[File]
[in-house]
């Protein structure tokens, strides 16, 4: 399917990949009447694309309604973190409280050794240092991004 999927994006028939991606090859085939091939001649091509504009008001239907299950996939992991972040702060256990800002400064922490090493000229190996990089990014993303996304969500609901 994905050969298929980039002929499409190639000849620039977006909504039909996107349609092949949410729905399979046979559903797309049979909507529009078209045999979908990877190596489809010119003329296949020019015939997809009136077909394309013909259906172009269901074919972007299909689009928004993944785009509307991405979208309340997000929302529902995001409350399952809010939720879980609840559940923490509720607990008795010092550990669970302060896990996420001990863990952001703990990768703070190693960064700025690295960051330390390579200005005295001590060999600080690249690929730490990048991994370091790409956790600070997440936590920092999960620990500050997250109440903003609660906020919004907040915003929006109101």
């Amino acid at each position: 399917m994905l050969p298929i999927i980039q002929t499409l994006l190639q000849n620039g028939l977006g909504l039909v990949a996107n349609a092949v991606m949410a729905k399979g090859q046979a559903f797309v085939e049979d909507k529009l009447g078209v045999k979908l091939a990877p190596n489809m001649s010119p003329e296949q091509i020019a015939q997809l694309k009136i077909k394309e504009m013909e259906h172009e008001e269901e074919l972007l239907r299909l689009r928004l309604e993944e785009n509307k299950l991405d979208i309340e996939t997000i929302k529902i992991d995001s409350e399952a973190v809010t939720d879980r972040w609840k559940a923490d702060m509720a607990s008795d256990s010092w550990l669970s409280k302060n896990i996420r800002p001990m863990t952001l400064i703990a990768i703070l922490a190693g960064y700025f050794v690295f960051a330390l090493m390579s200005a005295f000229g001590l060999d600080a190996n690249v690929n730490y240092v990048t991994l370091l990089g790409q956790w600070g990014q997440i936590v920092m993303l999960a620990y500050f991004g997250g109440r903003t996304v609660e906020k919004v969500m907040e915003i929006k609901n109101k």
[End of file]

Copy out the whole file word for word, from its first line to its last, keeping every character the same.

[in-house]
């Protein structure tokens, strides 16, 4: 399917990949009447694309309604973190409280050794240092991004 999927994006028939991606090859085939091939001649091509504009008001239907299950996939992991972040702060256990800002400064922490090493000229190996990089990014993303996304969500609901 994905050969298929980039002929499409190639000849620039977006909504039909996107349609092949949410729905399979046979559903797309049979909507529009078209045999979908990877190596489809010119003329296949020019015939997809009136077909394309013909259906172009269901074919972007299909689009928004993944785009509307991405979208309340997000929302529902995001409350399952809010939720879980609840559940923490509720607990008795010092550990669970302060896990996420001990863990952001703990990768703070190693960064700025690295960051330390390579200005005295001590060999600080690249690929730490990048991994370091790409956790600070997440936590920092999960620990500050997250109440903003609660906020919004907040915003929006109101």
């Amino acid at each position: 399917m994905l050969p298929i999927i980039q002929t499409l994006l190639q000849n620039g028939l977006g909504l039909v990949a996107n349609a092949v991606m949410a729905k399979g090859q046979a559903f797309v085939e049979d909507k529009l009447g078209v045999k979908l091939a990877p190596n489809m001649s010119p003329e296949q091509i020019a015939q997809l694309k009136i077909k394309e504009m013909e259906h172009e008001e269901e074919l972007l239907r299909l689009r928004l309604e993944e785009n509307k299950l991405d979208i309340e996939t997000i929302k529902i992991d995001s409350e399952a973190v809010t939720d879980r972040w609840k559940a923490d702060m509720a607990s008795d256990s010092w550990l669970s409280k302060n896990i996420r800002p001990m863990t952001l400064i703990a990768i703070l922490a190693g960064y700025f050794v690295f960051a330390l090493m390579s200005a005295f000229g001590l060999d600080a190996n690249v690929n730490y240092v990048t991994l370091l990089g790409q956790w600070g990014q997440i936590v920092m993303l999960a620990y500050f991004g997250g109440r903003t996304v609660e906020k919004v969500m907040e915003i929006k609901n109101k």